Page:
Different sports, different markets. Okay, I get it, but in hockey the highest salary is 23 million dollars lower than in MLB, and that’s A LOT of mullah. Most would say the NFL has the biggest market, but the MLB has the richest and most willing owners.

Now if you’re going to give a guy that much money, it’s probably worth it… right? Worth a .255 batting average? Well, Carl Crawford was that and less last year and he is getting paid $142 million over seven years. Alex Rodriguez’s production is decreasing and he is getting paid $33 million a year! Votto’s great, but how about when he’s old and grey and still under contract? These big money deals are a risk, but needless to say, some of these players are worth the price of admission.

The Final Four and Why You Have to Play the Games!

April 1, 2012

By now your bracket is totally busted. Your final four team was bounced in the first round, your sleeper pick showed us all why they were a sleeper in the first place, and an elite few correctly predicted this year’s Final Four (the basketball gods were with them). Congratulations. The one team that many of us have seen coming is Kentucky. They were the number-one ranked team coming into the tournament and forward Anthony Davis won National Player of the Year honors. Two-seed Kansas beat two-seed Ohio State last night. Though these two made it to the Final Four, not all two-seeds were as fortunate.

Two second seeds went down in the first round as national super power Duke lost to to Lehigh. Yup, I said Lehigh, and yes, I said Duke. As in THE Duke Blue Devils coached by THE Coach K! And Missouri lost to Norfolk State. Do you even know where Norfolk State is? These two colossal upsets not only happened in the same tournament, but in the same day! Some may say Ohio State and Kansas got lucky, as they were the two “lucky” number-two seeds who not only survived the first round, but made it to the Final Four.

In the other National Semifinal, the in-state rivalry of Kentucky vs. Louisville was in full swing as Louisville coach Rick Pitino’s squad played against his former team. The schools are separated by 80 miles, but their rivalry seems to make them even closer. The Kentucky Wildcats were simply the better team and beat Louisville, 69-61. Louisville kept it close in the first half due to a seven to one offensive rebounding edge and even tied it, 49-49, at 9:13 in the second half with a Peyton Siva three-pointer. But it’s Kentucky who will go on to play Kansas for the National Championship.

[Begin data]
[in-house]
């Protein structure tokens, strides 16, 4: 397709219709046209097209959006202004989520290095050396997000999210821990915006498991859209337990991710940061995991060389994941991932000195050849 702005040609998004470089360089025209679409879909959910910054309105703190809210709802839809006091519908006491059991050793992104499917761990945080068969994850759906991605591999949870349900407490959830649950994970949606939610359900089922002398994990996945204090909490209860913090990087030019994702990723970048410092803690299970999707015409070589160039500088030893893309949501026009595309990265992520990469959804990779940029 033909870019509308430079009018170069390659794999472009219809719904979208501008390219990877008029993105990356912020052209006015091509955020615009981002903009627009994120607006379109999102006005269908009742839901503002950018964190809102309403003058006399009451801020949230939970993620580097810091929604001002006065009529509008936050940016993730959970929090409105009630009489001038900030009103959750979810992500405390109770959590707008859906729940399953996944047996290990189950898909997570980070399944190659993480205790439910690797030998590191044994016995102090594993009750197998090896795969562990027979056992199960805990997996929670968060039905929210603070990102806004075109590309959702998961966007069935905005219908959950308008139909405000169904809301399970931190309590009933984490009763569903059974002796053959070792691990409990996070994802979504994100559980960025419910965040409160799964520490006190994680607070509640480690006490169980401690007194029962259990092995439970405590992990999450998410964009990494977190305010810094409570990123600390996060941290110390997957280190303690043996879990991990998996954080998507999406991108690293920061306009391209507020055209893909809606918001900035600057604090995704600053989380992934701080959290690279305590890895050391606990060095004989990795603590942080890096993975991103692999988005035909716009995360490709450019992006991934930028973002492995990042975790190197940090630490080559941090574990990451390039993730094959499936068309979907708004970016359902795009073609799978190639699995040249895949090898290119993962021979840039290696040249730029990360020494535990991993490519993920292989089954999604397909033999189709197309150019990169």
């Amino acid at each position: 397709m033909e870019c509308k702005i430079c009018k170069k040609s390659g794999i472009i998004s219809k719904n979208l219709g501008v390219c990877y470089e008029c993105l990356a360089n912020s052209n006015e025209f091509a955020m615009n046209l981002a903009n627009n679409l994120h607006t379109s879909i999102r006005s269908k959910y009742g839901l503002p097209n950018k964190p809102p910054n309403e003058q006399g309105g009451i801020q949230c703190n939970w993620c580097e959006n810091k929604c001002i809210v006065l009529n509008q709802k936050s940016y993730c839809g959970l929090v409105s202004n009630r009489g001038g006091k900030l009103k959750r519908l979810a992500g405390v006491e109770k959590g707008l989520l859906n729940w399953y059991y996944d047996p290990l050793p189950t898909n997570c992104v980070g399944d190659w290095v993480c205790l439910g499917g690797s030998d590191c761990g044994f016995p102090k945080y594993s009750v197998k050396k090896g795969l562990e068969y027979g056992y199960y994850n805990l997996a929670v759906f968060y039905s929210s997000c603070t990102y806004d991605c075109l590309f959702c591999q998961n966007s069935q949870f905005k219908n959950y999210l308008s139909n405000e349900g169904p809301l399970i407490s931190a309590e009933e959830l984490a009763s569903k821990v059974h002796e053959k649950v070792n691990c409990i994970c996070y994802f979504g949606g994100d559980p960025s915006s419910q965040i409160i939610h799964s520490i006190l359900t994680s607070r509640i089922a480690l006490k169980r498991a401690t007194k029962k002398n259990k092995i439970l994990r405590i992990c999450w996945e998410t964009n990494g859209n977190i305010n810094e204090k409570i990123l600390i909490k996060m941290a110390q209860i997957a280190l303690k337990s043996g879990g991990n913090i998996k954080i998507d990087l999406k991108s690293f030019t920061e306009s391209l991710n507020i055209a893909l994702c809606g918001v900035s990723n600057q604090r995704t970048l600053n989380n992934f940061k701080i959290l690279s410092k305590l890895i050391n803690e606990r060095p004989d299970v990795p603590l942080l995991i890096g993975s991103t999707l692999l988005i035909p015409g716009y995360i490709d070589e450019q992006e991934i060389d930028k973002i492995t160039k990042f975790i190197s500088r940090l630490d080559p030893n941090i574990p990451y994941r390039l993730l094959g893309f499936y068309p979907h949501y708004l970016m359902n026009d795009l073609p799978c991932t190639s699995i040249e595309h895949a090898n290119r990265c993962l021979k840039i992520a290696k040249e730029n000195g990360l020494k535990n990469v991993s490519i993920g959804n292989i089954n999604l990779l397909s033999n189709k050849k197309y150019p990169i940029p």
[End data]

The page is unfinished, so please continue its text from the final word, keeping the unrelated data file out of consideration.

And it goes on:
Many fans picked Kentucky to make it this far, and a lot even picked Kansas, but no one predicted the excitement level and bracket-busting upsets that have happened, and I doubt anyone can accurately predict how the championship game will go. March Madness is coming to an end, but its most important game is still to come!

The Greatest Hockey Game I’ve Ever Witnessed: Part II

March 12, 2012

Last night in the ECAC quarterfinals, Harvard played Yale. It was a three game series and Yale had won the first game. Yale jumped out to a quick two-nothing lead. I’m usually not a big Harvard hockey fan, but sitting in the heart of the Yale section right next to the Yale bench, I wanted Harvard to win. Bad.

Like I said, Harvard was down by two. At this time I was about to burst. Tons of Yale fans cheering? I can’t stand it! Harvard wasn’t low on shots, but they were low on goals. Harvard clawed its way back into the game and eventually tied  it up. The intensity was undeniable, as when one Yale player got off the ice after a missed opportunity, he let out a couple of words I cannot repeat and punched the glass. Then Harvard scored an unexpected go-ahead goal in the third period.

Then, with a minute left and the goalie pulled for Yale, the Harvard goalie was pelted by a rain of shots. During a battle in front of the net, Yale was able to shove the puck through the goalie. GOAL! The Yale fans surrounding us were ecstatic. At this time I was convinced there were more Yale fans at the game than Harvard fans (the game was being played in Cambridge). The clock later expired and overtime followed.

The first OT was a stalemate as both sides peppered the keeper with intensity, but the score remained 3-3. Then, the second OT started and the shots came flooding back in on the respective goalies. At one point the Harvard net minder had a sequence of many incredible saves to keep the game tied. After a long and nerve wracking half of a period, Harvard went on the power-play, much to the Yale fans’ dismay, as shouts like “You happy now?” and “Let ’em play!” came from the Yale supporters aimed at the ref. In reality there were an equal amount of Yale and Harvard penalties.

During Harvard’s power-play there was a scrum in front of the net as both teams scrambled frantically for the puck. Then, out of nowhere, the puck spurted out from the pile. The Harvard defenseman, Dan Ford, skated in and BOOM! Game over! He scored on a slap shot right over the pile of bodies in front of the net. I went crazy as the Yale fans departed with dismay.

Harvard won the next day, 8-2, and advanced to the semifinals to play Cornell in Atlantic City on Friday night. I’m looking forward to Harvard making a run for the ECAC title!